Comfort in Crisis: Veterinarian’s Innovative Solution Brings Sweet Slumber to Separated Baby Elephants

In a heartwarming gesture of compassion, a resourceful veterinarian has devised a touching solution to ensure that two distressed baby elephants, Rupa and Aashi, can enjoy restful nights after being separated from their mothers.

Rupa, a three-month-old elephant, and Aashi, eleven months old, struggled to find comfort on the cold concrete floor of their rescue center in northeastern India.

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Rupa’s early days were marked by a problematic fall down a steep rocky bank, leading to her separation from her mother. Villagers came to her aid and brought her to the safety of the rescue center.

Observing keenly, Aashi, named for ‘joy and laughter’ in Hindu, watched as Rupa was fitted with specially designed boots to aid their sleep.

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Aashi, discovered in an Assam tea garden without her mother or herd, experienced a brief reunion only to be left alone again.

Recognizing the need for warmth and solace, Dr. Panjit Basumatary, a veterinarian at the International Fund for Animal Welfare (IFAW) rescue center, ingeniously conceived a thoughtful solution.

Dr. Basumatary introduced custom-made pajamas and night socks for the baby elephants, ensuring their warmth during the night.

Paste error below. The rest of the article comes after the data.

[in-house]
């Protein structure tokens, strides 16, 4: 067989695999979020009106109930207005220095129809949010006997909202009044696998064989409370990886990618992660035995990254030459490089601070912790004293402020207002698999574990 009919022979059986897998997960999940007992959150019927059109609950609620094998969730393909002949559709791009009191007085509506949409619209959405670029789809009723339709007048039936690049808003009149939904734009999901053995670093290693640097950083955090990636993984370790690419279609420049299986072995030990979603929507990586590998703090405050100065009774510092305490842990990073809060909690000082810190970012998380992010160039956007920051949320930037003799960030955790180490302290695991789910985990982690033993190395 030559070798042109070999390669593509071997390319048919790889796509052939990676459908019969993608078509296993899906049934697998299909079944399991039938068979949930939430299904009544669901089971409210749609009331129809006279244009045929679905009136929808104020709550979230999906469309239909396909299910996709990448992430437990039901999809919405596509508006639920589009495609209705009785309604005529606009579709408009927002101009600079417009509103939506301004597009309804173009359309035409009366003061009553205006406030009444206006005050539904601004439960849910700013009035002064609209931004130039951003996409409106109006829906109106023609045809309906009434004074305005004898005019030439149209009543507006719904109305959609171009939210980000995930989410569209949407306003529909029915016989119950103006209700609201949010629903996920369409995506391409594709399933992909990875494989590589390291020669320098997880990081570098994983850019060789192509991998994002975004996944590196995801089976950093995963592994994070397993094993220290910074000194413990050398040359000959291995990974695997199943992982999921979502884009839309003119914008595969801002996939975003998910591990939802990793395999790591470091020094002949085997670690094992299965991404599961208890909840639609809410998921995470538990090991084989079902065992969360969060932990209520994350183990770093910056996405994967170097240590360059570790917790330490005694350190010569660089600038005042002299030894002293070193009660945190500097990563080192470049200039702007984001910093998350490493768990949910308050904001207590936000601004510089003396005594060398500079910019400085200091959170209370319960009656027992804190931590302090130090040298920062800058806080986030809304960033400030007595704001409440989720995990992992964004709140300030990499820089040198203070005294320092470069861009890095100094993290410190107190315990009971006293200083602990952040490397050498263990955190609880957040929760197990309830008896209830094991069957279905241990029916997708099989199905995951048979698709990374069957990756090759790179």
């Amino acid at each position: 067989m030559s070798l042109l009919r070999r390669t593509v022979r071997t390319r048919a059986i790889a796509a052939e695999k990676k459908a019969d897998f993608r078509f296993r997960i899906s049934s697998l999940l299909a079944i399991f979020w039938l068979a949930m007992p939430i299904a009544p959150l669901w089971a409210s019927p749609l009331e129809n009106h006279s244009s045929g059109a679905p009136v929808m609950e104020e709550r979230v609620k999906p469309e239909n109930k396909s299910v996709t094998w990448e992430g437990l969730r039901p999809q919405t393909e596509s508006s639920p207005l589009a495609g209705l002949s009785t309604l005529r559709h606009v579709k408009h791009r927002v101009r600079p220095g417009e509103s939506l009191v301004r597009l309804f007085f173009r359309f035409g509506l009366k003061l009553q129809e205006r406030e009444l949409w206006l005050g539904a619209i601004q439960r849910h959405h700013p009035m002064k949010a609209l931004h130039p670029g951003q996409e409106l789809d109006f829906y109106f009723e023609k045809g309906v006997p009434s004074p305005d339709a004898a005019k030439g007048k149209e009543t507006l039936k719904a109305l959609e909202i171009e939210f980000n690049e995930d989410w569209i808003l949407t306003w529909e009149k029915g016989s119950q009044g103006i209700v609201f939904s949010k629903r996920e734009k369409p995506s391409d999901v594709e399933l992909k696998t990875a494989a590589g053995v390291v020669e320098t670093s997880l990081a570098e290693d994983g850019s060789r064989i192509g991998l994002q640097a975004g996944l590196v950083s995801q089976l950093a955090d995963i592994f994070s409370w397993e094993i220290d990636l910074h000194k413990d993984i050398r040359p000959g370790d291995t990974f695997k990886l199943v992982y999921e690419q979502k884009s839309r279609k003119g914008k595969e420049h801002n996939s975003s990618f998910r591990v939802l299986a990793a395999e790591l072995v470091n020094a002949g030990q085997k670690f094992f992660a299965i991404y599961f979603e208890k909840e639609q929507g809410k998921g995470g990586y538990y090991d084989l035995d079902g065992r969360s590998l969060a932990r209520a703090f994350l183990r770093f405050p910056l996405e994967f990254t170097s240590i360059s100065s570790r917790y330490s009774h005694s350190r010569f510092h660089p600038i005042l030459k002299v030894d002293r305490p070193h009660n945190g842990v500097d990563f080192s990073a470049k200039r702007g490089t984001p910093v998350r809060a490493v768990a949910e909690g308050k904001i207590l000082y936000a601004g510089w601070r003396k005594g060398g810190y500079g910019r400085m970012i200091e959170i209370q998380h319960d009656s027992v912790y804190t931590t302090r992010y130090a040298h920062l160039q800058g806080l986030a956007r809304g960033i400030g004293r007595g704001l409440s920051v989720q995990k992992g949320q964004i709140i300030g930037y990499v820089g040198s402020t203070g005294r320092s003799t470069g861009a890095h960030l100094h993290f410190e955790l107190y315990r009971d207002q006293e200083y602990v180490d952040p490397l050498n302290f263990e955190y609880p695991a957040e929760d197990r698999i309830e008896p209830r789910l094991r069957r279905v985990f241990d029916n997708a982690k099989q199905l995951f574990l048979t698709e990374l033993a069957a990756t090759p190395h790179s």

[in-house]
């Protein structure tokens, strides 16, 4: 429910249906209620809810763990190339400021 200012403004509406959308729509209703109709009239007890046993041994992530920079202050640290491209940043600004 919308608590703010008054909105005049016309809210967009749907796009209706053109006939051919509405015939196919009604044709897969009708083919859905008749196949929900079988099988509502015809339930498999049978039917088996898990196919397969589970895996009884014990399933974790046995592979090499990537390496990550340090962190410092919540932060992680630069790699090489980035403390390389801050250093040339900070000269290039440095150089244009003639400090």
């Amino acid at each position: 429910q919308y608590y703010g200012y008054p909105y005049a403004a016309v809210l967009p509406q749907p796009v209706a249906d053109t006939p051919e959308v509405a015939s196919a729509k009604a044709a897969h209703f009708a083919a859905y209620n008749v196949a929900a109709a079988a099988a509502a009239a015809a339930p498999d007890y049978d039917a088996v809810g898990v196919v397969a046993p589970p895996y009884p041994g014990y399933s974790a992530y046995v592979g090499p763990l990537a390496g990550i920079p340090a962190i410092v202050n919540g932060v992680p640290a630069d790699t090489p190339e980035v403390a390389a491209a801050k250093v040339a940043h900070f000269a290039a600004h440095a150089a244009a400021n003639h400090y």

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Initially met with skepticism, the elephants quickly adapted to their snug nightwear, with keepers noting significant improvements in their well-being.

This caring initiative is crucial, given the region’s escalating issue of baby elephants being separated from their mothers due to poaching and human encroachment on their natural habitats.

The area boasts a high concentration of Asian elephants and is home to the world’s largest population of greater one-horned rhinoceroses.

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Under the tender care provided at the IFAW center, Rupa and Aashi gradually heal from their traumatic experiences.

Once they transition from bottle-fed formula milk, they will be reintroduced into the wild in approximately two years, either in Kaziranga or Manas, a nearby national park.

However, caring for these baby elephants comes with its set of challenges. Supporting one baby elephant during its initial three months at the IFAW center costs around £50 a day, requiring new boots every two weeks.

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Highlighting the critical importance of safeguarding endangered Asian elephants, Philip Mansbridge, the UK director of IFAW, stresses that the ongoing rescue efforts are making a measurable impact.

The ultimate aim is to offer this magnificent species the chance to survive, flourish, and fully recover.

Enveloped in blankets, the two young elephants are guided to their sleeping quarters with the enticing prospect of a nightcap.

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